The Teen Project is coming to Venice and will be located at 76 Market Street.
The Teen Project is a volunteer centric organization that has most all of their supplies and food donated in order to reduce costs and increase direct services and funding for the youth that they help. Their highest paid employee earns 40k a year. The Teen Project’s founder was a “system kid” that was homeless herself. She donates at least 25 hours a week to the project and has never taken a dime from the organization.
The Teen Project’s goal is to reunite teens with their families or to facilitate placing them in homes. While many social services choose to keep homeless kids in Venice by housing, feeding them and taking care of them here, The Teen Project will focus on sending them home and to other cities and states depending on their needs and origin to get them back to safe shelter.
From The Teen Project:
The Teen Project, a nonprofit based out of Orange County, provides services to youth up to age 24. The mission and purpose is to assist “at risk youth” to get back to safe shelter and provide them with an education. The Teen Project Founder says, our original focus was on youth exiting foster care without a safe home to return to. In 2007 65% of foster kids were exiting care to homelessness at the rate of 4000 a year in California, 25,000 per year in the US. We were devastated.
Since that time we have discovered youth from all walks of life living on the street. We quickly decided we needed to broaden our scope. The Founder, Lauri Burns, says “A family rift, a divorce, or abuse at home, or substance abuse can cause youth to take life into their own hands. It is our job to bring them back.
Burns was a system youth and a runner herself. Brought up in a middle class Jewish family, by the time she was 13, she began running to escape the abuse of her alcoholic father. By the time she was 15 she was a ward of the court and by 19 she was a street prostitute. At the age of 23, her life was saved after a brutal assault by two gunmen. At that time she was given safe shelter at a sober living and a grant for school. Today Burns is an executive at a Fortune 100 company, a philanthropist, a foster mom to 39 kids and an advocate for at risk youth. Her story has been covered on CNN, CBS, Oprah.com and will be featured in the January issue of a major magazine (can’t say which one yet!).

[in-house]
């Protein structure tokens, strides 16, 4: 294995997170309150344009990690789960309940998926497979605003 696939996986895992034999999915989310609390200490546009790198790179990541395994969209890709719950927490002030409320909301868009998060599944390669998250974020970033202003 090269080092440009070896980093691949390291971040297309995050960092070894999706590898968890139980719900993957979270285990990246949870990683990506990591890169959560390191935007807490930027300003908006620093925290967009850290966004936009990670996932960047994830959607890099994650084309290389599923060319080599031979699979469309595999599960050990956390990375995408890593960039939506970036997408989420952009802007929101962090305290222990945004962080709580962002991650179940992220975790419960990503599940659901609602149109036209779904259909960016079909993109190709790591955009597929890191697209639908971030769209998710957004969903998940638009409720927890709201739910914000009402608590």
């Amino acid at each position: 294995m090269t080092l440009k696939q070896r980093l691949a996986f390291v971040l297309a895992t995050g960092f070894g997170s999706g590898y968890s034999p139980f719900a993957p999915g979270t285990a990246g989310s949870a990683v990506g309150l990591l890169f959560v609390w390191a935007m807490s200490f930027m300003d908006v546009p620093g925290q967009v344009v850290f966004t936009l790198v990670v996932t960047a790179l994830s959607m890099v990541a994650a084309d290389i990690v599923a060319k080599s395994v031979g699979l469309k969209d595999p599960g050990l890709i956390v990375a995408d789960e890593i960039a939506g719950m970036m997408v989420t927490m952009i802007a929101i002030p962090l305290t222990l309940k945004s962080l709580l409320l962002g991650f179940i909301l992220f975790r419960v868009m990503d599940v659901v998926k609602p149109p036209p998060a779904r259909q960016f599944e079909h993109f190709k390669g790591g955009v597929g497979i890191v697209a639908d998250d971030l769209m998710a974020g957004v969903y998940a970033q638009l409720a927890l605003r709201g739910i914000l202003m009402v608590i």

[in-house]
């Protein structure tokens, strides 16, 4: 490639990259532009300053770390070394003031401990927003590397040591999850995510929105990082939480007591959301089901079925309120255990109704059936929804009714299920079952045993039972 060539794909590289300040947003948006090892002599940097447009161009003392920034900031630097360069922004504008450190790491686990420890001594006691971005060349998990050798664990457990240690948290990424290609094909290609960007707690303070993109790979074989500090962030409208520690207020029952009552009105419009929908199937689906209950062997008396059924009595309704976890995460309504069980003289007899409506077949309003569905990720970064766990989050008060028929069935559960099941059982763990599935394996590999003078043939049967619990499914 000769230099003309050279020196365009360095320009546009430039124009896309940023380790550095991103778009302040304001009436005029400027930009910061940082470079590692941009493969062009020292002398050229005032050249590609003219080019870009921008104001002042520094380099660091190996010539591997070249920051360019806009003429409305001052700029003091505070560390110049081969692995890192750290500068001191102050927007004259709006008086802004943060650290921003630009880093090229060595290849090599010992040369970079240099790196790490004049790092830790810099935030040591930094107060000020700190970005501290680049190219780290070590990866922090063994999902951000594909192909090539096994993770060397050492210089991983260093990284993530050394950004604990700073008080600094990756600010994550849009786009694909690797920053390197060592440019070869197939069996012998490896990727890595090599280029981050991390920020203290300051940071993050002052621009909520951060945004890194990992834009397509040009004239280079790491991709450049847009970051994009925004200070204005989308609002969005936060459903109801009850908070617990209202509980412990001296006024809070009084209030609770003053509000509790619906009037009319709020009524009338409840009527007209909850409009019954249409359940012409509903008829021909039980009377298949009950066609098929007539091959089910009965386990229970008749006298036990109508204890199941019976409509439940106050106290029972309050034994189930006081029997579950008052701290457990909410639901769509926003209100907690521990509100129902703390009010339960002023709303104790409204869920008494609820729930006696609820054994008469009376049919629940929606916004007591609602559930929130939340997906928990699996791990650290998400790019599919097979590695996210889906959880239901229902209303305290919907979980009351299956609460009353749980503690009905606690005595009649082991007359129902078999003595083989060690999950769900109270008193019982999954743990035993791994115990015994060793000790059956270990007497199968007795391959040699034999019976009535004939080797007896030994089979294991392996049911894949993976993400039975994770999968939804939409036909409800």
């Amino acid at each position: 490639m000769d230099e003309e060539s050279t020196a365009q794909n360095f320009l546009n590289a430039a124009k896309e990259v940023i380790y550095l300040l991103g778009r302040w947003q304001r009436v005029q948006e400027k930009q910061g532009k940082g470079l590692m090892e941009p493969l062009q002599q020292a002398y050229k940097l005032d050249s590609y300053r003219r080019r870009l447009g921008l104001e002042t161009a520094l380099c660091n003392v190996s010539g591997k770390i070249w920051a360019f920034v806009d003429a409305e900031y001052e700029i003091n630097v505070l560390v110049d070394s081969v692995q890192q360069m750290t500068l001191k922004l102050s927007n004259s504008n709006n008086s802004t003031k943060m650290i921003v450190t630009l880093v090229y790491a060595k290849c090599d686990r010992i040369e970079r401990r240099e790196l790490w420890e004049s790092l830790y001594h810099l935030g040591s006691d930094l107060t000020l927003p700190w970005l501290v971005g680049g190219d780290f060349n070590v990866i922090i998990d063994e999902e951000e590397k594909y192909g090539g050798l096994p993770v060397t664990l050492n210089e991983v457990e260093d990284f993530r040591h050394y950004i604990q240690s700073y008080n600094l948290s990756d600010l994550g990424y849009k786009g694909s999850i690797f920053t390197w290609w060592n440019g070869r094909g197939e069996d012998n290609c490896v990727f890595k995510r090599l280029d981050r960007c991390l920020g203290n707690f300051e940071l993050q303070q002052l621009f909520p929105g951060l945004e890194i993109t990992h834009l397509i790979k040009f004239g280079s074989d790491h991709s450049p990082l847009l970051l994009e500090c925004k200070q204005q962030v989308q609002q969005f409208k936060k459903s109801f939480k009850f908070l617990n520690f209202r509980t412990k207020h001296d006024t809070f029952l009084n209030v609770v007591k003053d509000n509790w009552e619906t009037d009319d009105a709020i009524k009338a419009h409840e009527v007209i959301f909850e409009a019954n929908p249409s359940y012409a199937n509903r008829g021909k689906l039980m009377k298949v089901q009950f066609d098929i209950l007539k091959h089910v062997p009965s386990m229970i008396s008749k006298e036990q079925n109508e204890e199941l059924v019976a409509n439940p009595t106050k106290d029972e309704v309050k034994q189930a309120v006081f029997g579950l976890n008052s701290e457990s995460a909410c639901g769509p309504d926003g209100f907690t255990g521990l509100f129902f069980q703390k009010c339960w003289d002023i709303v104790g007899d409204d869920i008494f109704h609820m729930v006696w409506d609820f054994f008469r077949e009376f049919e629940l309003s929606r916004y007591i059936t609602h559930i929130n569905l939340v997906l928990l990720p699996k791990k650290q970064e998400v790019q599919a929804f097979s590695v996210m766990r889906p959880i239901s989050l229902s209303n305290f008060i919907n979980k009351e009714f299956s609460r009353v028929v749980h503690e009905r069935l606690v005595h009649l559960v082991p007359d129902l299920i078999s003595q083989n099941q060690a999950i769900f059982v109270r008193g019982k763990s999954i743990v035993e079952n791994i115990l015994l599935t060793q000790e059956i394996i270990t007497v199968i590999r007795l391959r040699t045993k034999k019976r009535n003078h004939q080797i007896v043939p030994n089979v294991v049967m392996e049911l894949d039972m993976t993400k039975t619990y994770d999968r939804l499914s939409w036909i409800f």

It was about two years ago that teens began contacting Burns from all over the US. At that time, she realized she could not do it alone. Thus began a collaboration of shelters and sober living homes. Since that time, The Teen Project has created a network of 17,000 national shelter resources.
This past March, Burns was recognized by the LA Business Journal for her TEXT to SHELTER free service. The free service allows any youth in the nation to text the words SHELTER and their ZIP code to the short code 99000 and receive a return text with a local shelter.
Burns is now raising money for a Venice Beach resource center. The center will be staffed with counselors that will provide youth with mentoring, counseling and transportation to help youth return to safety. The center will reach out to safe relatives throughout the US and partnering agencies. It is our job to assess the youth’s needs and work with them to design a new future. “When they have a part in the design, they get very excited. I have spoke to kids living on the streets that dreamt of being a Fashion Designer, a teacher, a doctor… we say, no problem – we will help you get there. One of our youth graduated two weeks ago and is now interning at The House of Harlow, Nicole Richey’s company. We bring their dreams back to life.” A coworker at the Teen Project says, “Burns has a way with these kids, they see her story, knows she is one of them… and they trust her.”
In their experience with street outreach, The Teen Project representative says “Sometimes they don’t want help. They take a bus card or a food card, talk to you for a while and insist they are cool. They always come back. We need them to know we will be there when they do. Just last week, one of the newer employees called Burns after working on a street outreach site. She said, “I found a homeless girl, she is so frail and helpless. I want to take her home, what do you think? Burns who has mothered 39 kids, said “Go for it!” The worker called back upset, “She doesn’t want to go with me, she wants to stay with her boyfriend on the street.” Burns said, “Just tell her okay, but tell her the offer stands – she will come back.” Two days later, the youth called the worker requesting help. She is now living with the worker. Burns thinks outside of the box. As far as she is concerned, if you’re on her team, taking a kid into your home is a mitzvah (blessing). “I get more than I give every time.” The Teen Project has 80 volunteers, many that have sponsored a child in need. Burns’ story, Punished for Purpose is published on Amazon. Consistent to her beliefs, 75% of her book proceeds fund the street outreach.
If you want to help or donate funds to open the Venice Beach Teen Project Resource Center, please contact [email protected]. Burns says, “We are working our team hard to make this happen and have great supporters, but still need more! We planned on launching in November 2011. We are getting close, but I haven’t given up faith yet. Someone out there shares our vision that no child should ever be without love and without a home.”